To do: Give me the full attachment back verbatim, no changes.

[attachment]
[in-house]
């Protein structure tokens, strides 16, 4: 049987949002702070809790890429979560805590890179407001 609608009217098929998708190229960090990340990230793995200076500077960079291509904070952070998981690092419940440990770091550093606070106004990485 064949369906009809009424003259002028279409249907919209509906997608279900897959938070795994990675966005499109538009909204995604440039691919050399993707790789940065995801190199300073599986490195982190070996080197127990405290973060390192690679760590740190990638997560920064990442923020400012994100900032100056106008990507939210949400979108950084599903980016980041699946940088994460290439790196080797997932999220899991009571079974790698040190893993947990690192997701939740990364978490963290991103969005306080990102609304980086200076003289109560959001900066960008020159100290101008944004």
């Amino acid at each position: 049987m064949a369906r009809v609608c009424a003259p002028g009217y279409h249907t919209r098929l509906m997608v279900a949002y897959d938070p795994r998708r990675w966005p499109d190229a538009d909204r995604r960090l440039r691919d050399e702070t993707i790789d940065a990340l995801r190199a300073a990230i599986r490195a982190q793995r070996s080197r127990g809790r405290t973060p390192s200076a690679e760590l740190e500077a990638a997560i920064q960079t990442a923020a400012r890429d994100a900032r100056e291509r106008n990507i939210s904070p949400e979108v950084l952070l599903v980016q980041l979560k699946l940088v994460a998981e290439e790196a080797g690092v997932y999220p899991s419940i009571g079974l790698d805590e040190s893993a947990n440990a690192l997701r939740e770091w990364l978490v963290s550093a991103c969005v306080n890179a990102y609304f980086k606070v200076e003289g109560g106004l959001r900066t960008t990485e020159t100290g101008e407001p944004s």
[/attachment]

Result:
[in-house]
């Protein structure tokens, strides 16, 4: 049987949002702070809790890429979560805590890179407001 609608009217098929998708190229960090990340990230793995200076500077960079291509904070952070998981690092419940440990770091550093606070106004990485 064949369906009809009424003259002028279409249907919209509906997608279900897959938070795994990675966005499109538009909204995604440039691919050399993707790789940065995801190199300073599986490195982190070996080197127990405290973060390192690679760590740190990638997560920064990442923020400012994100900032100056106008990507939210949400979108950084599903980016980041699946940088994460290439790196080797997932999220899991009571079974790698040190893993947990690192997701939740990364978490963290991103969005306080990102609304980086200076003289109560959001900066960008020159100290101008944004």
């Amino acid at each position: 049987m064949a369906r009809v609608c009424a003259p002028g009217y279409h249907t919209r098929l509906m997608v279900a949002y897959d938070p795994r998708r990675w966005p499109d190229a538009d909204r995604r960090l440039r691919d050399e702070t993707i790789d940065a990340l995801r190199a300073a990230i599986r490195a982190q793995r070996s080197r127990g809790r405290t973060p390192s200076a690679e760590l740190e500077a990638a997560i920064q960079t990442a923020a400012r890429d994100a900032r100056e291509r106008n990507i939210s904070p949400e979108v950084l952070l599903v980016q980041l979560k699946l940088v994460a998981e290439e790196a080797g690092v997932y999220p899991s419940i009571g079974l790698d805590e040190s893993a947990n440990a690192l997701r939740e770091w990364l978490v963290s550093a991103c969005v306080n890179a990102y609304f980086k606070v200076e003289g109560g106004l959001r900066t960008t990485e020159t100290g101008e407001p944004s």